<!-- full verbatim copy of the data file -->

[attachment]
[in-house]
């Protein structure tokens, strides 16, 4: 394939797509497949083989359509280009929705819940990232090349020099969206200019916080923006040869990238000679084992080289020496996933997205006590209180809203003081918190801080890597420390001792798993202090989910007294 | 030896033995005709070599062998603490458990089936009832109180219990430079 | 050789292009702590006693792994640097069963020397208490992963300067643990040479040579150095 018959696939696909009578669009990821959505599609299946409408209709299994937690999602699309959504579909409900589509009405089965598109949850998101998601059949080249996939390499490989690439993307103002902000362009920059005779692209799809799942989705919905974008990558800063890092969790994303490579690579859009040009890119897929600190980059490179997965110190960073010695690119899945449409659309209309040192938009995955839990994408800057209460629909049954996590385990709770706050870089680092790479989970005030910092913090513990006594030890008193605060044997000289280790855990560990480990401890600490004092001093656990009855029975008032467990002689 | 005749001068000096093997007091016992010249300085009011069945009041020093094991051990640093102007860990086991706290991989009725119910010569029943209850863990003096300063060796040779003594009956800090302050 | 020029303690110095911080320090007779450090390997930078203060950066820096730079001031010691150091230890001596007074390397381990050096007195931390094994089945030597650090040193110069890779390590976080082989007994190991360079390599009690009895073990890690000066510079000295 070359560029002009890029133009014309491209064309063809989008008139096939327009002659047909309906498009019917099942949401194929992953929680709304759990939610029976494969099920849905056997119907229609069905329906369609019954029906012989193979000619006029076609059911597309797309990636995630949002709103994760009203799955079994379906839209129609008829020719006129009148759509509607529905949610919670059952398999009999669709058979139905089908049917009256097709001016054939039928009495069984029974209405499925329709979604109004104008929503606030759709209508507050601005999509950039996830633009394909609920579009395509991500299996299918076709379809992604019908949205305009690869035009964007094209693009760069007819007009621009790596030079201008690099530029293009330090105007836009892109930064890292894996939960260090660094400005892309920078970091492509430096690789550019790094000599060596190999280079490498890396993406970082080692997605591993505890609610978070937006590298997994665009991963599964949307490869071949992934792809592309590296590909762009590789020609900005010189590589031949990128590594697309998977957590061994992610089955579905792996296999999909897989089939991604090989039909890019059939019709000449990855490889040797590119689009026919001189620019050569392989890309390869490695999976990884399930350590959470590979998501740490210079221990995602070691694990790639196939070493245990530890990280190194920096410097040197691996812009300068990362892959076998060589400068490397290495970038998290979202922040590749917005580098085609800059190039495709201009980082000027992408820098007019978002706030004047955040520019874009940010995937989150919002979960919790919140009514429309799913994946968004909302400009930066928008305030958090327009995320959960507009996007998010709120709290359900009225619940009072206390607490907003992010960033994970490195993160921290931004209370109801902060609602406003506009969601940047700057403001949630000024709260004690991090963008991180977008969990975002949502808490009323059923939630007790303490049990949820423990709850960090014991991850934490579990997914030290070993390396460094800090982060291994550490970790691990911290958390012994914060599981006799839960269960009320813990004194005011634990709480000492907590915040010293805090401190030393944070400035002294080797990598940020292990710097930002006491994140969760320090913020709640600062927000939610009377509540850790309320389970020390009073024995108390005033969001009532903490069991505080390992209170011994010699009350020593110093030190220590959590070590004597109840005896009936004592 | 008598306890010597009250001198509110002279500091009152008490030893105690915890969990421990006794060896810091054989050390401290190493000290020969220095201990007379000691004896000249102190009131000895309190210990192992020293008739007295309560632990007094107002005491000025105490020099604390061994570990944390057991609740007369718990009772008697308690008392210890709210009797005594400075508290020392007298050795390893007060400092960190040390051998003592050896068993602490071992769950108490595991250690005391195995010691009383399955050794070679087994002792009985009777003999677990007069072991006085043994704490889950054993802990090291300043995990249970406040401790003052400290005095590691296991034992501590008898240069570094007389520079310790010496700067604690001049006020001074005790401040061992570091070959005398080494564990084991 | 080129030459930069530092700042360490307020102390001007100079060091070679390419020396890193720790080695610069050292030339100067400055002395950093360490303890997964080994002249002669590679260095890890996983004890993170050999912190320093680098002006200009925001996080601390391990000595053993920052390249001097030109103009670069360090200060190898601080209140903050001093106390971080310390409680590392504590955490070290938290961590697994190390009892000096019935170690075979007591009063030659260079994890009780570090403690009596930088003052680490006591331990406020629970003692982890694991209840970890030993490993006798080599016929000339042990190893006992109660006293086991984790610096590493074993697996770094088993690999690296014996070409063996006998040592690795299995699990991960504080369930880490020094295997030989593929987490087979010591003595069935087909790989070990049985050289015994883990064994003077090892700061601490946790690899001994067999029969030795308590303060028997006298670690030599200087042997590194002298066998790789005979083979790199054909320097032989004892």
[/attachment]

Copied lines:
[in-house]
């Protein structure tokens, strides 16, 4: 394939797509497949083989359509280009929705819940990232090349020099969206200019916080923006040869990238000679084992080289020496996933997205006590209180809203003081918190801080890597420390001792798993202090989910007294 | 030896033995005709070599062998603490458990089936009832109180219990430079 | 050789292009702590006693792994640097069963020397208490992963300067643990040479040579150095 018959696939696909009578669009990821959505599609299946409408209709299994937690999602699309959504579909409900589509009405089965598109949850998101998601059949080249996939390499490989690439993307103002902000362009920059005779692209799809799942989705919905974008990558800063890092969790994303490579690579859009040009890119897929600190980059490179997965110190960073010695690119899945449409659309209309040192938009995955839990994408800057209460629909049954996590385990709770706050870089680092790479989970005030910092913090513990006594030890008193605060044997000289280790855990560990480990401890600490004092001093656990009855029975008032467990002689 | 005749001068000096093997007091016992010249300085009011069945009041020093094991051990640093102007860990086991706290991989009725119910010569029943209850863990003096300063060796040779003594009956800090302050 | 020029303690110095911080320090007779450090390997930078203060950066820096730079001031010691150091230890001596007074390397381990050096007195931390094994089945030597650090040193110069890779390590976080082989007994190991360079390599009690009895073990890690000066510079000295 070359560029002009890029133009014309491209064309063809989008008139096939327009002659047909309906498009019917099942949401194929992953929680709304759990939610029976494969099920849905056997119907229609069905329906369609019954029906012989193979000619006029076609059911597309797309990636995630949002709103994760009203799955079994379906839209129609008829020719006129009148759509509607529905949610919670059952398999009999669709058979139905089908049917009256097709001016054939039928009495069984029974209405499925329709979604109004104008929503606030759709209508507050601005999509950039996830633009394909609920579009395509991500299996299918076709379809992604019908949205305009690869035009964007094209693009760069007819007009621009790596030079201008690099530029293009330090105007836009892109930064890292894996939960260090660094400005892309920078970091492509430096690789550019790094000599060596190999280079490498890396993406970082080692997605591993505890609610978070937006590298997994665009991963599964949307490869071949992934792809592309590296590909762009590789020609900005010189590589031949990128590594697309998977957590061994992610089955579905792996296999999909897989089939991604090989039909890019059939019709000449990855490889040797590119689009026919001189620019050569392989890309390869490695999976990884399930350590959470590979998501740490210079221990995602070691694990790639196939070493245990530890990280190194920096410097040197691996812009300068990362892959076998060589400068490397290495970038998290979202922040590749917005580098085609800059190039495709201009980082000027992408820098007019978002706030004047955040520019874009940010995937989150919002979960919790919140009514429309799913994946968004909302400009930066928008305030958090327009995320959960507009996007998010709120709290359900009225619940009072206390607490907003992010960033994970490195993160921290931004209370109801902060609602406003506009969601940047700057403001949630000024709260004690991090963008991180977008969990975002949502808490009323059923939630007790303490049990949820423990709850960090014991991850934490579990997914030290070993390396460094800090982060291994550490970790691990911290958390012994914060599981006799839960269960009320813990004194005011634990709480000492907590915040010293805090401190030393944070400035002294080797990598940020292990710097930002006491994140969760320090913020709640600062927000939610009377509540850790309320389970020390009073024995108390005033969001009532903490069991505080390992209170011994010699009350020593110093030190220590959590070590004597109840005896009936004592 | 008598306890010597009250001198509110002279500091009152008490030893105690915890969990421990006794060896810091054989050390401290190493000290020969220095201990007379000691004896000249102190009131000895309190210990192992020293008739007295309560632990007094107002005491000025105490020099604390061994570990944390057991609740007369718990009772008697308690008392210890709210009797005594400075508290020392007298050795390893007060400092960190040390051998003592050896068993602490071992769950108490595991250690005391195995010691009383399955050794070679087994002792009985009777003999677990007069072991006085043994704490889950054993802990090291300043995990249970406040401790003052400290005095590691296991034992501590008898240069570094007389520079310790010496700067604690001049006020001074005790401040061992570091070959005398080494564990084991 | 080129030459930069530092700042360490307020102390001007100079060091070679390419020396890193720790080695610069050292030339100067400055002395950093360490303890997964080994002249002669590679260095890890996983004890993170050999912190320093680098002006200009925001996080601390391990000595053993920052390249001097030109103009670069360090200060190898601080209140903050001093106390971080310390409680590392504590955490070290938290961590697994190390009892000096019935170690075979007591009063030659260079994890009780570090403690009596930088003052680490006591331990406020629970003692982890694991209840970890030993490993006798080599016929000339042990190893006992109660006293086991984790610096590493074993697996770094088993690999690296014996070409063996006998040592690795299995699990991960504080369930880490020094295997030989593929987490087979010591003595069935087909790989070990049985050289015994883990064994003077090892700061601490946790690899001994067999029969030795308590303060028997006298670690030599200087042997590194002298066998790789005979083979790199054909320097032989004892």